The following is taken from Chapter 6 of the book Descent into Slavery, by Des Griffin, AM PhD, retired director of the Australian Museum, and published in 1984. Some readers may feel that in places it exaggerates a little, but we are publishing it because of the importance of the subject to which it relates.
WHEN people think of England such terms as `Great Britain’, `England’, `The Queen’, `The Crown’, `London’, `The City of London’ and `British Empire’ come to mind and blend together into an indistinguishable blur. They are generally looked upon as synonymous, as being representative of the same basic system. During the 1950’s and 1960’s the author lived in England (London for five years) without even beginning to realise the vast difference that exists in the meaning of some of the above terms.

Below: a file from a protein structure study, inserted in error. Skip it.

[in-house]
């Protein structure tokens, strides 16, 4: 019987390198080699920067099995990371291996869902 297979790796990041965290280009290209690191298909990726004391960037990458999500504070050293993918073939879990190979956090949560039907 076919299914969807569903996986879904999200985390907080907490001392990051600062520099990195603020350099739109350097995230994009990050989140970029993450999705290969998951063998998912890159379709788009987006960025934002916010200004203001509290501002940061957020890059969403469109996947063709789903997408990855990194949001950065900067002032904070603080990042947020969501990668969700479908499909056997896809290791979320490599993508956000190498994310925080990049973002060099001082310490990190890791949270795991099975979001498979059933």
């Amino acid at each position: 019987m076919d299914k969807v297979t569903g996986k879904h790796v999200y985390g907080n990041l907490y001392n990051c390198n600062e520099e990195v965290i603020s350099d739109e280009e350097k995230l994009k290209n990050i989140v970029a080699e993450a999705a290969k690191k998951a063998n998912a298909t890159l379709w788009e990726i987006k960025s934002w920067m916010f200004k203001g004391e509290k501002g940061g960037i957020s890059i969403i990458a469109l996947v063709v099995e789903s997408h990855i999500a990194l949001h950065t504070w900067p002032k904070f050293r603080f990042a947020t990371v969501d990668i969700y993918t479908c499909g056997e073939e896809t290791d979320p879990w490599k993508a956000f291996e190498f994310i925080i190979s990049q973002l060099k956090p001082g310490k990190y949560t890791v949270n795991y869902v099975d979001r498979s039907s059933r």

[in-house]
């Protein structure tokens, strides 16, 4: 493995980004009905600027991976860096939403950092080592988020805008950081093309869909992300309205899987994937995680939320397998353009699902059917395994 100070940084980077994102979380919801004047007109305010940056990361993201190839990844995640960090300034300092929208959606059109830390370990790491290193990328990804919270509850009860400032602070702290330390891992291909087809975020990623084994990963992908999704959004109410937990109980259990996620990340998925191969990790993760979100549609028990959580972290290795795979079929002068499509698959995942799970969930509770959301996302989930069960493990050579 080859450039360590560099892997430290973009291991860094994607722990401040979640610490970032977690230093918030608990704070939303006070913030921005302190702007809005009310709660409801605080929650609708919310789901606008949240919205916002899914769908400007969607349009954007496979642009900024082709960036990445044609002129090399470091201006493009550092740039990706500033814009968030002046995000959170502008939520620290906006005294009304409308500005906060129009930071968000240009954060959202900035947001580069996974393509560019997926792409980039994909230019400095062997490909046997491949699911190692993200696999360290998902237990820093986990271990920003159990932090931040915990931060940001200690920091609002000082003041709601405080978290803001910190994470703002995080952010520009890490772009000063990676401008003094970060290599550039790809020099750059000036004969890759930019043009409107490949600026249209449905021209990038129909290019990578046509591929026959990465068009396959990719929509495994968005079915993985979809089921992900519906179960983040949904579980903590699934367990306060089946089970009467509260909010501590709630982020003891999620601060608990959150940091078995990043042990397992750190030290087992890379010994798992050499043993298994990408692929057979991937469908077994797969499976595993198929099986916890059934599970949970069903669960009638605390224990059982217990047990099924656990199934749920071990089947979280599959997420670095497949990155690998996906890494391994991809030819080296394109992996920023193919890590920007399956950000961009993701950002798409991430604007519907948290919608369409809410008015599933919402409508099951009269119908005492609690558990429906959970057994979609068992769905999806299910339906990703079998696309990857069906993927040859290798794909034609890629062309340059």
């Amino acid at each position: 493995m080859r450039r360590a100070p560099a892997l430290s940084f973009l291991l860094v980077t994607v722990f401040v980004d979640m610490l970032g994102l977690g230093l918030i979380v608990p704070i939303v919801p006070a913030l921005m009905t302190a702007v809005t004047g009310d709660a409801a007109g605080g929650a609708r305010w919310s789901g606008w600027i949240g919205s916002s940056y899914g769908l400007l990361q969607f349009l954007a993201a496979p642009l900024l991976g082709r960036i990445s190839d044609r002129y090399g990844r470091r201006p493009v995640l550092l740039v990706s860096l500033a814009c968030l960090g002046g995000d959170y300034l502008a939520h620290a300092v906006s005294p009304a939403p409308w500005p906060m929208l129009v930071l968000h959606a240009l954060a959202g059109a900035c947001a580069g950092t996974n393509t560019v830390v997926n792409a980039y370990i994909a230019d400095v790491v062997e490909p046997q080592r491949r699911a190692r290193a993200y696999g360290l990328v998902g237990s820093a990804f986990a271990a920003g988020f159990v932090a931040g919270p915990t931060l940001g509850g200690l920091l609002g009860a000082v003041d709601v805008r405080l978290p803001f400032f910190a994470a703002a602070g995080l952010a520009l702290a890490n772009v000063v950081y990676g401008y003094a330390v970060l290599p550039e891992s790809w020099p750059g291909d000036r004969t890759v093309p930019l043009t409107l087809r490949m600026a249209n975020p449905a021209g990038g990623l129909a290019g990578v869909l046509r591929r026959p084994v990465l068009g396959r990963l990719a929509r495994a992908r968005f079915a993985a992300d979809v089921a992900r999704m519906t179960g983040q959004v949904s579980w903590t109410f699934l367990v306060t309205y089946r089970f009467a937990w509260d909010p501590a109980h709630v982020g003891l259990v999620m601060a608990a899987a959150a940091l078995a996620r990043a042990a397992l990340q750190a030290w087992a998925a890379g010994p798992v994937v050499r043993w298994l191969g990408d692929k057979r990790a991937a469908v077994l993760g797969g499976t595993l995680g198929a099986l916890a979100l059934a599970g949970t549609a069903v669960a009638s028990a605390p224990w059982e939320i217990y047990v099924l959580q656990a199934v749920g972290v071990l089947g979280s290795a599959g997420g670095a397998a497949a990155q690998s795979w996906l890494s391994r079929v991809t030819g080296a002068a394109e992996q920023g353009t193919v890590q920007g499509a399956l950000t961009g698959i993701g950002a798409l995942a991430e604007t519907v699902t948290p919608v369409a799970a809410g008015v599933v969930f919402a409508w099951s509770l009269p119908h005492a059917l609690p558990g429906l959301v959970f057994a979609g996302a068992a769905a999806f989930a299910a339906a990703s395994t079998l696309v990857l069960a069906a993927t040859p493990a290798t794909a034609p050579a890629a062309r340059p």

When people hear of `The Crown’ they automatically think of the King or Queen; when they hear of `London’ or the `The City’ they instantly think of the capital of England in which the monarch has his or her official residence.